Our local NPR station, KPCC 89.3 is doing a story on bicycling, and how it affects home economics in these trying times… These are my responses to their questionnaire.
Tell the story of how your bicycle is changing your financial picture.
Largely because we choose to bike as our primary form of transportation, and do not own a car, my partner and I have disposable income, even as poorly paid graduate students. We can max out our Roth IRAs (and then some) each year, and still have money left over to rent a car once a month or so, to get up into the Sierras or out into the desert, or to visit family in Santa Barbara. We live comfortably, but frugally, and have no consumer debt. The situation would likely be very different if we had even one, let alone two cars.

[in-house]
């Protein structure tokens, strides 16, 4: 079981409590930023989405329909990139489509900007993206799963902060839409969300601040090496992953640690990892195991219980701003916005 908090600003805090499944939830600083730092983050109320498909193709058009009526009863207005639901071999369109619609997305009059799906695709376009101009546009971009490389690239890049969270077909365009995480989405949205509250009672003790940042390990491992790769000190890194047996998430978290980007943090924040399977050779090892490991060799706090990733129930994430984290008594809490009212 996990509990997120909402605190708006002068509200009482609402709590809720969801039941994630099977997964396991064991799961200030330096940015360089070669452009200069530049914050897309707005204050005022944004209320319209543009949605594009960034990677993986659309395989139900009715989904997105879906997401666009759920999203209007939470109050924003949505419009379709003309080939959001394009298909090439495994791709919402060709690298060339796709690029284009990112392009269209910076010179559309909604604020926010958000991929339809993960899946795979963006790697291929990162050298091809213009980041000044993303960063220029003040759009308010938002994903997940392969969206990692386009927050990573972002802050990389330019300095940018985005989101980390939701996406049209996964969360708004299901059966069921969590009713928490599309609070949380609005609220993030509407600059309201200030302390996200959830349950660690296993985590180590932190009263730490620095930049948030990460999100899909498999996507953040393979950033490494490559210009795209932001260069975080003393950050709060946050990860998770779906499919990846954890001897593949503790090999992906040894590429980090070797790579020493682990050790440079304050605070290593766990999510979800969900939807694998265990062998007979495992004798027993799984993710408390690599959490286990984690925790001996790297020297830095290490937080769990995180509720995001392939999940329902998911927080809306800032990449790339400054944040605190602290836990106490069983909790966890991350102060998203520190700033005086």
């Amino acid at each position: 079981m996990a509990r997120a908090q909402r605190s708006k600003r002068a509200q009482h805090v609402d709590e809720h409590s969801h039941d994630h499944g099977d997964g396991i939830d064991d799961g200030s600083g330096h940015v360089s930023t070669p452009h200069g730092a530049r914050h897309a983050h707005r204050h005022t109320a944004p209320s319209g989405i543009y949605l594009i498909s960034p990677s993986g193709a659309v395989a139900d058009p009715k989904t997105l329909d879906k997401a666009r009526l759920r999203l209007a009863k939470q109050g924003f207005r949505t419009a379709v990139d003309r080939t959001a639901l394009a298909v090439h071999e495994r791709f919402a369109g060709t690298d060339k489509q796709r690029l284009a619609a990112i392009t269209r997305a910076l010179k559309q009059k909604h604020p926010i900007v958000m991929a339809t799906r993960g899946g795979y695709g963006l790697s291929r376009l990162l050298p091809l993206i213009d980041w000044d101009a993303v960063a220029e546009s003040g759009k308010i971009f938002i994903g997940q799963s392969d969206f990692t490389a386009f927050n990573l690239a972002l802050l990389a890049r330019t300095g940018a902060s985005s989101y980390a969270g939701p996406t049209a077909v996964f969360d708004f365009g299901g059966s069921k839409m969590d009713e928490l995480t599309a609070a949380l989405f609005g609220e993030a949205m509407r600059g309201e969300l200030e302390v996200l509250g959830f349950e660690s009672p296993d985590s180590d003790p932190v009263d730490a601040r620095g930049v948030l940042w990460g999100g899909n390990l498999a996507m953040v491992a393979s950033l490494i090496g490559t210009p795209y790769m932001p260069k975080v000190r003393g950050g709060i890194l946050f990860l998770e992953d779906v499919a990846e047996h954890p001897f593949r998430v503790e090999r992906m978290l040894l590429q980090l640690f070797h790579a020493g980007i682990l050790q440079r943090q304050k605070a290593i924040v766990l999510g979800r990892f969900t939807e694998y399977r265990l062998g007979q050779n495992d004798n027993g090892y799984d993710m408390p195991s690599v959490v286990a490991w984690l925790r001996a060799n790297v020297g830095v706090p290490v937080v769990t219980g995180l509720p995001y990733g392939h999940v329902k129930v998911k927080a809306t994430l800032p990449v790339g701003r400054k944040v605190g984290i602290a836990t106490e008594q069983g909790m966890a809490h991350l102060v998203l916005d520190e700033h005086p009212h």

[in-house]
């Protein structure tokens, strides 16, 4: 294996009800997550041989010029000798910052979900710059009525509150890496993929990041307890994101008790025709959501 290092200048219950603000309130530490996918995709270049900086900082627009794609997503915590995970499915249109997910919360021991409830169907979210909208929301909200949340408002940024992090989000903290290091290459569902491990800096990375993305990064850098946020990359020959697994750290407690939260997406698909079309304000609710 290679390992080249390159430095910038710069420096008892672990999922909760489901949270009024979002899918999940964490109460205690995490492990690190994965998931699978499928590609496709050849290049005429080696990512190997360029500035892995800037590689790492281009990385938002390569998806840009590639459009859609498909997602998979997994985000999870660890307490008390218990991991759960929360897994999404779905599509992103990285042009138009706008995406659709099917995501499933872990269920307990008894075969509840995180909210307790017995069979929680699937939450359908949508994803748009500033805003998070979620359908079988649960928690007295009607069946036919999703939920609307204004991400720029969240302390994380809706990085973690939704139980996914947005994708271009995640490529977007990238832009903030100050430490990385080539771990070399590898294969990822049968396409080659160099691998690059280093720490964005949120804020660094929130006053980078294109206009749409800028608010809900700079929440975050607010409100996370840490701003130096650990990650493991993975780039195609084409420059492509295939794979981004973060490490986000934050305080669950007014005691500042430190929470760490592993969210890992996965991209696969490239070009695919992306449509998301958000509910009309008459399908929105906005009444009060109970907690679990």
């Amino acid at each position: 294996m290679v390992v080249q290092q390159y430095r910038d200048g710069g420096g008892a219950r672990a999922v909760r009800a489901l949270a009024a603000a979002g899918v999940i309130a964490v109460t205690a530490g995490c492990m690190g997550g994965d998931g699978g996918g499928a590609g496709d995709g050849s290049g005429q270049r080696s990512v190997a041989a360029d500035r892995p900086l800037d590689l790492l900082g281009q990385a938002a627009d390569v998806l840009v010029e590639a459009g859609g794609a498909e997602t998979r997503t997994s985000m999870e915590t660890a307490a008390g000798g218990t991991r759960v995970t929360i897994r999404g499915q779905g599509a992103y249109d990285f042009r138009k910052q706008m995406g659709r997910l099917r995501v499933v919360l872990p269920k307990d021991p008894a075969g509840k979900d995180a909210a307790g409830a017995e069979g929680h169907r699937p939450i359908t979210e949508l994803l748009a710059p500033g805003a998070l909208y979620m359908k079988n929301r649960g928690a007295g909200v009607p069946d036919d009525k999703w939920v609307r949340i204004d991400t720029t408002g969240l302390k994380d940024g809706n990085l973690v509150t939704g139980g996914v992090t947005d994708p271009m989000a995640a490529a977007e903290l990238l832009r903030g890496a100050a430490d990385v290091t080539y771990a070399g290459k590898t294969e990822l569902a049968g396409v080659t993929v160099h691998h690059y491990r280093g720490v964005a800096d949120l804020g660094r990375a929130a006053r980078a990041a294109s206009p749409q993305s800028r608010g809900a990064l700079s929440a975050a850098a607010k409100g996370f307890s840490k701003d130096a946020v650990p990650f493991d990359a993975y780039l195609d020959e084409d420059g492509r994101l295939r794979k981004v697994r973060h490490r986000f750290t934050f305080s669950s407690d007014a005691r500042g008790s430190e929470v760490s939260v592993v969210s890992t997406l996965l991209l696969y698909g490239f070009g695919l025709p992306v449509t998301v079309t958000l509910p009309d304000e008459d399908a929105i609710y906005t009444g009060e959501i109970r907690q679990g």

In what ways has the price of gas changed your relationship with the bicycle?
I’ve always used a bike as my primary vehicle, so the “high” gas prices really don’t have much to do with my bicycle relationship. Except in extraordinary cases (someone with a long commute and lousy fuel efficiency), fuel costs are not the largest portion of the expense of owning a car. Insurance, depreciation, maintenance, financing, registration, parking tickets, etc. are all significant, but they are “fixed” costs, which you will pay largely regardless of how much you drive, and so most people take them as given, because they assume they can’t live without a car. Most of the economic benefits of bicycling only accrue when you get rid of the car completely, and avoid those fixed costs.